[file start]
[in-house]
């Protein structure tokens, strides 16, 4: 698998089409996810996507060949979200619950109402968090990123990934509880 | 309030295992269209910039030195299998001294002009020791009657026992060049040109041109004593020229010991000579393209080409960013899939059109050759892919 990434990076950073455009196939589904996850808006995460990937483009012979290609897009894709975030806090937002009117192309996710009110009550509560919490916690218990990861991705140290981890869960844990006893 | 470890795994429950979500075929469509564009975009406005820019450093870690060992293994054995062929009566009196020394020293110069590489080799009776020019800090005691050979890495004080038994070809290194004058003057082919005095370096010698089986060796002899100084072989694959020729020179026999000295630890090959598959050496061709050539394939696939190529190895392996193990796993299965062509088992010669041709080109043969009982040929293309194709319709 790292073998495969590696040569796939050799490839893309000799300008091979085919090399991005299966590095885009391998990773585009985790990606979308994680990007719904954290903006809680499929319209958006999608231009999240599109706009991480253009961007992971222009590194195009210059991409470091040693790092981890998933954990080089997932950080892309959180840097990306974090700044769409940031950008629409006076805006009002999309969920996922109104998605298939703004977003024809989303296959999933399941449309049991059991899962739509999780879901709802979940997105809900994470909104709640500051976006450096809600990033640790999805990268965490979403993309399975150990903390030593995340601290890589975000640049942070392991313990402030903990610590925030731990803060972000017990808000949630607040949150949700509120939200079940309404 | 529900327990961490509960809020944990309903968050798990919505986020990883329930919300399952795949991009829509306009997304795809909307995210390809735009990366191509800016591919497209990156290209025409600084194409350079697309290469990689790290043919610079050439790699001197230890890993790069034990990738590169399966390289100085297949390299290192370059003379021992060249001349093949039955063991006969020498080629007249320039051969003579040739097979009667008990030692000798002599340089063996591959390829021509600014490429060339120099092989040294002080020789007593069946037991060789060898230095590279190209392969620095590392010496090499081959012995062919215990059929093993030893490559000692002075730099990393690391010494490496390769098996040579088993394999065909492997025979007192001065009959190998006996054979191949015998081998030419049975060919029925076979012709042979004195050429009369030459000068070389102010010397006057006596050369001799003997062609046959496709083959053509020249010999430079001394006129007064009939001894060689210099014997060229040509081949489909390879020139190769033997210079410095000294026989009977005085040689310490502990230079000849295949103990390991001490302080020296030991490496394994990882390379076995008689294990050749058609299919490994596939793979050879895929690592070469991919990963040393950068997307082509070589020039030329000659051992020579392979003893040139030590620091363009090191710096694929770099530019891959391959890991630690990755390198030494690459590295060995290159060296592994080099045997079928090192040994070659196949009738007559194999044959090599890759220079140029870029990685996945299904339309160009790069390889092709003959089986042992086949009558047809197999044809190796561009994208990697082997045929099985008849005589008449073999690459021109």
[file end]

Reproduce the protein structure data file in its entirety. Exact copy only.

[in-house]
């Protein structure tokens, strides 16, 4: 698998089409996810996507060949979200619950109402968090990123990934509880 | 309030295992269209910039030195299998001294002009020791009657026992060049040109041109004593020229010991000579393209080409960013899939059109050759892919 990434990076950073455009196939589904996850808006995460990937483009012979290609897009894709975030806090937002009117192309996710009110009550509560919490916690218990990861991705140290981890869960844990006893 | 470890795994429950979500075929469509564009975009406005820019450093870690060992293994054995062929009566009196020394020293110069590489080799009776020019800090005691050979890495004080038994070809290194004058003057082919005095370096010698089986060796002899100084072989694959020729020179026999000295630890090959598959050496061709050539394939696939190529190895392996193990796993299965062509088992010669041709080109043969009982040929293309194709319709 790292073998495969590696040569796939050799490839893309000799300008091979085919090399991005299966590095885009391998990773585009985790990606979308994680990007719904954290903006809680499929319209958006999608231009999240599109706009991480253009961007992971222009590194195009210059991409470091040693790092981890998933954990080089997932950080892309959180840097990306974090700044769409940031950008629409006076805006009002999309969920996922109104998605298939703004977003024809989303296959999933399941449309049991059991899962739509999780879901709802979940997105809900994470909104709640500051976006450096809600990033640790999805990268965490979403993309399975150990903390030593995340601290890589975000640049942070392991313990402030903990610590925030731990803060972000017990808000949630607040949150949700509120939200079940309404 | 529900327990961490509960809020944990309903968050798990919505986020990883329930919300399952795949991009829509306009997304795809909307995210390809735009990366191509800016591919497209990156290209025409600084194409350079697309290469990689790290043919610079050439790699001197230890890993790069034990990738590169399966390289100085297949390299290192370059003379021992060249001349093949039955063991006969020498080629007249320039051969003579040739097979009667008990030692000798002599340089063996591959390829021509600014490429060339120099092989040294002080020789007593069946037991060789060898230095590279190209392969620095590392010496090499081959012995062919215990059929093993030893490559000692002075730099990393690391010494490496390769098996040579088993394999065909492997025979007192001065009959190998006996054979191949015998081998030419049975060919029925076979012709042979004195050429009369030459000068070389102010010397006057006596050369001799003997062609046959496709083959053509020249010999430079001394006129007064009939001894060689210099014997060229040509081949489909390879020139190769033997210079410095000294026989009977005085040689310490502990230079000849295949103990390991001490302080020296030991490496394994990882390379076995008689294990050749058609299919490994596939793979050879895929690592070469991919990963040393950068997307082509070589020039030329000659051992020579392979003893040139030590620091363009090191710096694929770099530019891959391959890991630690990755390198030494690459590295060995290159060296592994080099045997079928090192040994070659196949009738007559194999044959090599890759220079140029870029990685996945299904339309160009790069390889092709003959089986042992086949009558047809197999044809190796561009994208990697082997045929099985008849005589008449073999690459021109």